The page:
Unity Unveils Revamped Pricing Model


Unity, a widely used game development platform, recently faced a significant backlash from the gaming community after announcing a new pricing model. However, responding to the outcry, the company has made substantial changes to its initial plan, aiming to address the concerns raised by developers.

In the revised plan, users on the Unity Personal subscription plan will no longer be subject to the newly proposed fee. Additionally, Unity has raised the revenue cap on games developed with the Unity Personal plan to $200,000. Furthermore, any game created with Unity, generating less than $1 million in a 12-month period, will not be subject to the fee.

One of the critical modifications is that the fee will only apply to games made with the next version of Unity, anticipated to launch in 2024. Initially, the fee was set to apply to games meeting specific download and revenue thresholds, including those still in development.

Marc Whitten, President of Unity Create, clarified the change in a letter, stating, “The Runtime Fee policy will only apply beginning with the next LTS version of Unity shipping in 2024 and beyond. Your games that are currently shipped and the projects you are currently working on will not be included — unless you choose to upgrade them to this new version of Unity.” In response to developer concerns, Unity is also restoring the ability for developers to use terms of service (TOS) corresponding to their version of Unity. This means developers can remain on the terms applicable to the version of the Unity editor they are using.

Unity is adjusting how it assesses the runtime fee in 2024 and beyond. Instead of charging per installation, developers can now choose between a 2.5 percent revenue share or a calculated amount based on the number of new users engaging with the game each month. However, the blog does not specify the metric by which developers should calculate the payment.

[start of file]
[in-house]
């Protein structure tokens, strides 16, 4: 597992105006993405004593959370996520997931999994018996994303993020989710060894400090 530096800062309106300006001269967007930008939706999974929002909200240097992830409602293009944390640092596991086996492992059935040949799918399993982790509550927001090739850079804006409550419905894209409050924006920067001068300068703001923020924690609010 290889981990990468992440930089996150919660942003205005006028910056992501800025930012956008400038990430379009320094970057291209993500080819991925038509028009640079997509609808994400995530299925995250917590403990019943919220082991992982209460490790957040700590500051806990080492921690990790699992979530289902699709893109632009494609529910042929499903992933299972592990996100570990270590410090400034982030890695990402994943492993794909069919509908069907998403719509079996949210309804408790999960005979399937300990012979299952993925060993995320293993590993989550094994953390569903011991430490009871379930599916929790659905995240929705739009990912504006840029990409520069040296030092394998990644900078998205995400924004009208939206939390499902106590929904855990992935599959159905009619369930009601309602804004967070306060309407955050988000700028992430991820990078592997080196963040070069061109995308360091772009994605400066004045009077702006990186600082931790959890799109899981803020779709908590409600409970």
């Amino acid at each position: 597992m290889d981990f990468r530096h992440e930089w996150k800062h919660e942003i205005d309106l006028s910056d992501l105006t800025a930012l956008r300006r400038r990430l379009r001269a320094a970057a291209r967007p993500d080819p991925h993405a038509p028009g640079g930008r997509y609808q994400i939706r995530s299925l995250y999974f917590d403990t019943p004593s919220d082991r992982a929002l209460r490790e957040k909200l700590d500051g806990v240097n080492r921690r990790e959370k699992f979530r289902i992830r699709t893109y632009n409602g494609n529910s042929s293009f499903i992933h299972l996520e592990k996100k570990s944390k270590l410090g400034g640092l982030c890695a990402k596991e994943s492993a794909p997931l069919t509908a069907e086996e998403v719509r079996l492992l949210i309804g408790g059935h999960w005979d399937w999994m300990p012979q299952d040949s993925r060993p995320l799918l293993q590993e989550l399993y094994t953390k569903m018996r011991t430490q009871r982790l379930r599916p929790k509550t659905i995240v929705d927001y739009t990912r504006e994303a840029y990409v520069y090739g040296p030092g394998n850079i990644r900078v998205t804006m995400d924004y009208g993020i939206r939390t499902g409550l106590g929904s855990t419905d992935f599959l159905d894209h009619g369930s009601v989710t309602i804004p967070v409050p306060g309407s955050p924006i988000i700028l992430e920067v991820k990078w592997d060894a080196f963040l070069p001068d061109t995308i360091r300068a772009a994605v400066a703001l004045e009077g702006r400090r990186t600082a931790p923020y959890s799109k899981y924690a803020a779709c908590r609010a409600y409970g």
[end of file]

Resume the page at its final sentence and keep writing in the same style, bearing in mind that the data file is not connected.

Addressing privacy concerns and criticism, Unity has abandoned its reliance on proprietary software to determine when a game has met download and revenue thresholds. Instead, Unity will allow users to self-report revenue, aiming to provide more transparency and user control.

Recognizing its communication failures, Unity issued an apology. Marc Whitten expressed regret, stating, “I want to start with simply this: I am sorry. We should have spoken with more of you, and we should have incorporated more of your feedback before announcing our new Runtime Fee policy.” While the latest changes seem to address major concerns, Unity acknowledges that trust between the company and the game development community may have been damaged. Unity plans to host a live “fireside chat” on YouTube to discuss the new policy and engage with the community on the matter.

The original pricing model, which had sparked controversy, faced criticism for its potential impact on indie developers and smaller studios. Unity’s decision to revise the plan reflects the significance of community feedback in shaping policies that can impact a wide range of developers using their platform. The company’s willingness to listen and make substantial changes demonstrates the importance of open communication and responsiveness to the needs and concerns of the user community.

Illustration by Cath Virginia / The Verge

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